FOLBAUM: President Obama at Knox College in Illinois on Wednesday. This is the exact same place where back in 2005, then Senator Obama laid out his economic vision for the country. And Jim, a lot of times you and fellow conservatives like you have said that the media is giving the president a free pass. But he comes out with this speech. He announces a series of speeches about the future of the country. And a lot of the media aren't buying it. I have seen a lot of critical headlines. What do you think?
JIM PINKERTON, AMERICAN CONSERVATIVE: Right, you kind of expect Charles Krauthammer would say that he's still running for president again. He's got nothing better to do than campaign. The Wall Street Journal would point out that incomes have fallen steadily since the recession ended. But you are right. As John Nolte (ph) pointed out, ABC News, Chuck Todd, Ben White, Dana Milbank, these are all big foot media reporters, and they have all -- I mean, Chuck Todd called it deja pivot. Like this is the 10th or 17th pivot back to the economy. There is a lot of cynicism from his base.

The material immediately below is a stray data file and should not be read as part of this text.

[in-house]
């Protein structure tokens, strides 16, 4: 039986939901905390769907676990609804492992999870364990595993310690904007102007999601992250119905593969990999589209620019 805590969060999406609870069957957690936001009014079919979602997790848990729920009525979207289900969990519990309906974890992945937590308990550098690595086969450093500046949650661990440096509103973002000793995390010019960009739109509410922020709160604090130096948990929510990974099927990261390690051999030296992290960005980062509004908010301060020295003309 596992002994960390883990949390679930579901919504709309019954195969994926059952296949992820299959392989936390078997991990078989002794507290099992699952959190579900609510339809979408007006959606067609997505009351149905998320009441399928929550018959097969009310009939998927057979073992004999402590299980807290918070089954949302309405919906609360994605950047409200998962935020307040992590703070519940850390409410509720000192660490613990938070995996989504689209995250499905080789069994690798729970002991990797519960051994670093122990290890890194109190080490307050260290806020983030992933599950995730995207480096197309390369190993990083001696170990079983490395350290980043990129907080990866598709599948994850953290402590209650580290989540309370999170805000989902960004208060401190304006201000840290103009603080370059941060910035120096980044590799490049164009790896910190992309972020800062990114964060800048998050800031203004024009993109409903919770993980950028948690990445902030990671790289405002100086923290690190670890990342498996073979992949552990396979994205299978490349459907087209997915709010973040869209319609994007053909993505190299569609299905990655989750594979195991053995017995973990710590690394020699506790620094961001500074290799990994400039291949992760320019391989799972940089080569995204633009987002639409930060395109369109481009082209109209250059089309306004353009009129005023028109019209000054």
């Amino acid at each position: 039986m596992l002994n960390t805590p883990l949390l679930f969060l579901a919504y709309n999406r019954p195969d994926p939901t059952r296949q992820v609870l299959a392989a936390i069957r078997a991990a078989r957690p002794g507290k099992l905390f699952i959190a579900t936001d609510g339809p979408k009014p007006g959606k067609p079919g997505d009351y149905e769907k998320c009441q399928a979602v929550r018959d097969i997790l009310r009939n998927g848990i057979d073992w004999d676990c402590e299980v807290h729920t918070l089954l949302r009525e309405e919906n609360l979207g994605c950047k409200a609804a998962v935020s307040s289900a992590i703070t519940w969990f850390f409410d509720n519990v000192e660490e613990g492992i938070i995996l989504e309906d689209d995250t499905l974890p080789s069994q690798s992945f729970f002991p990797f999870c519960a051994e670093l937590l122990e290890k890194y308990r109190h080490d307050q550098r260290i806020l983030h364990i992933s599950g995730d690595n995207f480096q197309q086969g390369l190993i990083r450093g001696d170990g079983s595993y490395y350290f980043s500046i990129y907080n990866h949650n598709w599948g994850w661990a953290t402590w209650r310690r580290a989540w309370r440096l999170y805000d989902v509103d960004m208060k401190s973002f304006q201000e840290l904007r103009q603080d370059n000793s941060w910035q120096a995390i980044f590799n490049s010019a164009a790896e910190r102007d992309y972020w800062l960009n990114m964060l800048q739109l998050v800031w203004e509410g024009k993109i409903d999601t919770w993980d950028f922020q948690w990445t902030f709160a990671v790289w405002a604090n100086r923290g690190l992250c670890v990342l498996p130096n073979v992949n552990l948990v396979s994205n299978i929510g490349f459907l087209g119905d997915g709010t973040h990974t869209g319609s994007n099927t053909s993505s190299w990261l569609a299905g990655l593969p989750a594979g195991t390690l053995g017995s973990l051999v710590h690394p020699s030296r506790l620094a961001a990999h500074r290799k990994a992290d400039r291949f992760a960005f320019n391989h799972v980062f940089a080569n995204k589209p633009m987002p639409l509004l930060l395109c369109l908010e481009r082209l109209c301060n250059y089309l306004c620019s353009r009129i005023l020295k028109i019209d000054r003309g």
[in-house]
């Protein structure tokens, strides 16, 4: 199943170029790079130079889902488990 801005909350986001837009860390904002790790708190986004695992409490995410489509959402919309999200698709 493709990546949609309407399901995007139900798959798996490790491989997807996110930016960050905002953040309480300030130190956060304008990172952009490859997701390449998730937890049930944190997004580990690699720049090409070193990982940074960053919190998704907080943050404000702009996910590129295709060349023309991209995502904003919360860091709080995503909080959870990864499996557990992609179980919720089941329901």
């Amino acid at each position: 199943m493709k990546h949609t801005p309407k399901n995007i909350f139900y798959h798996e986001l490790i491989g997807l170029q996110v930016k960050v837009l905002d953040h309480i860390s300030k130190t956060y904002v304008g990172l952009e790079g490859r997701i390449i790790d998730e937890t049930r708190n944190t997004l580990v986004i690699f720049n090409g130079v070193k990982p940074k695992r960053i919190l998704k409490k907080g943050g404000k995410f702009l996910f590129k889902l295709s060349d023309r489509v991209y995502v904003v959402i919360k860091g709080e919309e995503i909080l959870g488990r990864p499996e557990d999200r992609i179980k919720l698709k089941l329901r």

FOLBAUM: You mentioned Dana Milbank. And Judy, Milbank, with "the Washington Post," of course, wrote this week that the very fact that the president feels the need to go out and talk about bold, new, aggressive ideas actually shows that he doesn't have any.
JUDY MILLER, FOX NEWS CONTRIBUTOR: Right. It was a very tough column. Even MSNBC, which just loves President Obama and everything he does, was kind of hard-pressed to figure out why he would be dwelling on an issue that clearly doesn't play for him very well, since income -- average income has fallen by 4 percent for the middle class since the end of the recession. That middle class problem, the gap between the rich and poor, which is so important in this issue, you know, reporters just don't like to look at it.